Festival of The Tree 2007
Friday 26 September 2008
Maureen Hockley looks back at the 2007 festival
As August Bank Holiday 2007 approached, I began to wonder if attending Sculptree and the Festival of the Tree was such a good idea. I had read all about the flooding and lack of running water in Gloucestershire and thought I might be wiser to stay in the East. However around mid-August everything changed. The West Country began to dry out and the South East turned gloomy, cold and wet, so eventually it was with some relief that we set off for Westonbirt. We left the rain behind around Reading and by the time we reached the Arboretum, we were enjoying sun and warmth.
Chainsaw arenaThe chainsaw carvers had started work on the Monday before the Bank Holiday weekend so as soon as we arrived, I headed for the chainsaw carving arena and, even after so many visits, was amazed at the progress made in just three and a half days - in fact most of the sculptures seemed more advanced than usual.
As reported in Woodcarving issue 99, Sculptree 2007 featured three newcomers to this annual chainsaw carving event. The other nine sculptors had all taken part in previous years, some in every Sculptree since it started in 1994.
Fruits of the earthThis year the theme was 'This Precious Earth' but each carver had put their own interpretation on it, resulting in the usual diverse display of sculptures. Paul Sivell was in the number one position, giving him the disadvantage of being first in the auction, which often results in lower bids while potential buyers are warming up, but making him the only carver lucky enough to be working in the shade. The Green Man in Paul's Fruits of the Earth was unusually inverted and had a little surprise of two magpies at the top. As it turned out, being first in the auction did Paul no harm as his oak (Quercus spp) sculpture was sold for a very respectable £3,000.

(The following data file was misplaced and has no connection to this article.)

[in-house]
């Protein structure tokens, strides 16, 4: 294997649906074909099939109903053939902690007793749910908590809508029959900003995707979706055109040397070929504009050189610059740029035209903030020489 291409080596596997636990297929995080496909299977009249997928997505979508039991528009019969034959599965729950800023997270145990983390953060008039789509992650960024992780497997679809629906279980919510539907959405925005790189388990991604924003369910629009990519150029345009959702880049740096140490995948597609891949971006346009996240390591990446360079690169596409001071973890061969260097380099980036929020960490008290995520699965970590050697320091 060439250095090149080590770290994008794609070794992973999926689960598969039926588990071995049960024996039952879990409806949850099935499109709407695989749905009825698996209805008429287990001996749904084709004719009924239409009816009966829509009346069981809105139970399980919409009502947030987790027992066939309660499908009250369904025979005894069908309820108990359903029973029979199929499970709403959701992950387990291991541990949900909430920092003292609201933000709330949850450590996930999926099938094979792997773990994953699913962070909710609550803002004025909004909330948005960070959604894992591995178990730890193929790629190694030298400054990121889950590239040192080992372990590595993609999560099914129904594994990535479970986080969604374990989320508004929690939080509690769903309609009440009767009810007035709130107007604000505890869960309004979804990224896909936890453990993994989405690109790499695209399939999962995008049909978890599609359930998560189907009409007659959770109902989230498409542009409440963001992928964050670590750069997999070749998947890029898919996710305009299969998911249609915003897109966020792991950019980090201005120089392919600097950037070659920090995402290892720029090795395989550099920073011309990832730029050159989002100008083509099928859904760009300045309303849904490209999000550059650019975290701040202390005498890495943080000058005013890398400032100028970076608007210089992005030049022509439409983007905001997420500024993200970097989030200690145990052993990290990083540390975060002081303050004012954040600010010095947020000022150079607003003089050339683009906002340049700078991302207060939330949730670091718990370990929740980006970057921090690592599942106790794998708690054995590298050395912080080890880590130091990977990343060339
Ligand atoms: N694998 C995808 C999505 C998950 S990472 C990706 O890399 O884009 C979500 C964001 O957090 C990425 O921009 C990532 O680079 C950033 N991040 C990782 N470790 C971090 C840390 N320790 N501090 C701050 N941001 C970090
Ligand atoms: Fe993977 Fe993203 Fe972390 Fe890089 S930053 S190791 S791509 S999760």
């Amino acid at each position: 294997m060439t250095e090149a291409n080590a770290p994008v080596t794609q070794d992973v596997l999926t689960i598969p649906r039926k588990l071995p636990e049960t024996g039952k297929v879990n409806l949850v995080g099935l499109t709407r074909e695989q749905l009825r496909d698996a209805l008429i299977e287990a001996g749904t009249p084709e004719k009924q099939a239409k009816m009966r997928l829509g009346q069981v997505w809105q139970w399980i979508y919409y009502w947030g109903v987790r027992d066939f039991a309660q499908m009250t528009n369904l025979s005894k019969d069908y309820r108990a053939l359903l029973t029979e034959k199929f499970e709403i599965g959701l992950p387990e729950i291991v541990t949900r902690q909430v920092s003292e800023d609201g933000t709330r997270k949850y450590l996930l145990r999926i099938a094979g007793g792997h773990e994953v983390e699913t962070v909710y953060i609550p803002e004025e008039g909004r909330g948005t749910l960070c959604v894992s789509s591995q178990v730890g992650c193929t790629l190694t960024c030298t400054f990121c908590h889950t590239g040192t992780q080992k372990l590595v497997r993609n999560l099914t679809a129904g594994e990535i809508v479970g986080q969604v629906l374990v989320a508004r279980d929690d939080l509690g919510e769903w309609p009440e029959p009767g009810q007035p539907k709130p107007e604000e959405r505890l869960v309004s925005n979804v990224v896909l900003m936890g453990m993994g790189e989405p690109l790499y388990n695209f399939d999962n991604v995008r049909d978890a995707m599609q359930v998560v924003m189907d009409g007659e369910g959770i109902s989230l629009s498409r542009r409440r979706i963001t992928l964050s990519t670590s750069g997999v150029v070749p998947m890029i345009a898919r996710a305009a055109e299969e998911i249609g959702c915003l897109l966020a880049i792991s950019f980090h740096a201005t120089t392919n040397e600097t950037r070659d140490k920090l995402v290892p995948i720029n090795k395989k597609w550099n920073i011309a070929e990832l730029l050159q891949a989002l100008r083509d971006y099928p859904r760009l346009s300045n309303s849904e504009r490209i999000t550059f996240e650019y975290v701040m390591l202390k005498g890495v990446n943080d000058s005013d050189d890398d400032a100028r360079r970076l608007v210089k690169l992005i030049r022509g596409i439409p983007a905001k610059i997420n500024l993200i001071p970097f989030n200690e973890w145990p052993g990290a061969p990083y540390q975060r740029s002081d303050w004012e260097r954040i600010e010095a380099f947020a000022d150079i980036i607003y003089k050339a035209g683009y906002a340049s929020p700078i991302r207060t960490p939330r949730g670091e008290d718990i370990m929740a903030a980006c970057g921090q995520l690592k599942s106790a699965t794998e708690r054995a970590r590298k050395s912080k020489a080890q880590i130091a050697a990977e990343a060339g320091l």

EleganceWhile the sculptures this year had a certain elegance about them, I must confess to having preferences. Dan Cordel's abstract Guardian would enhance any garden (especially mine!) and I did love the serene female face on Ed Harrison's Our Precious Earth.
Most of the carvers managed to produce a small extra carving before the auction and Andrew Frost's Owl was just as much sought after as some of the larger sculptures, eventually attracting a bid of £1,500.
As well as the images on these pages, see Woodcarving 99 page 68 for Sculptree images from Gary Keenan, Nansi Hemming and John Wingfield.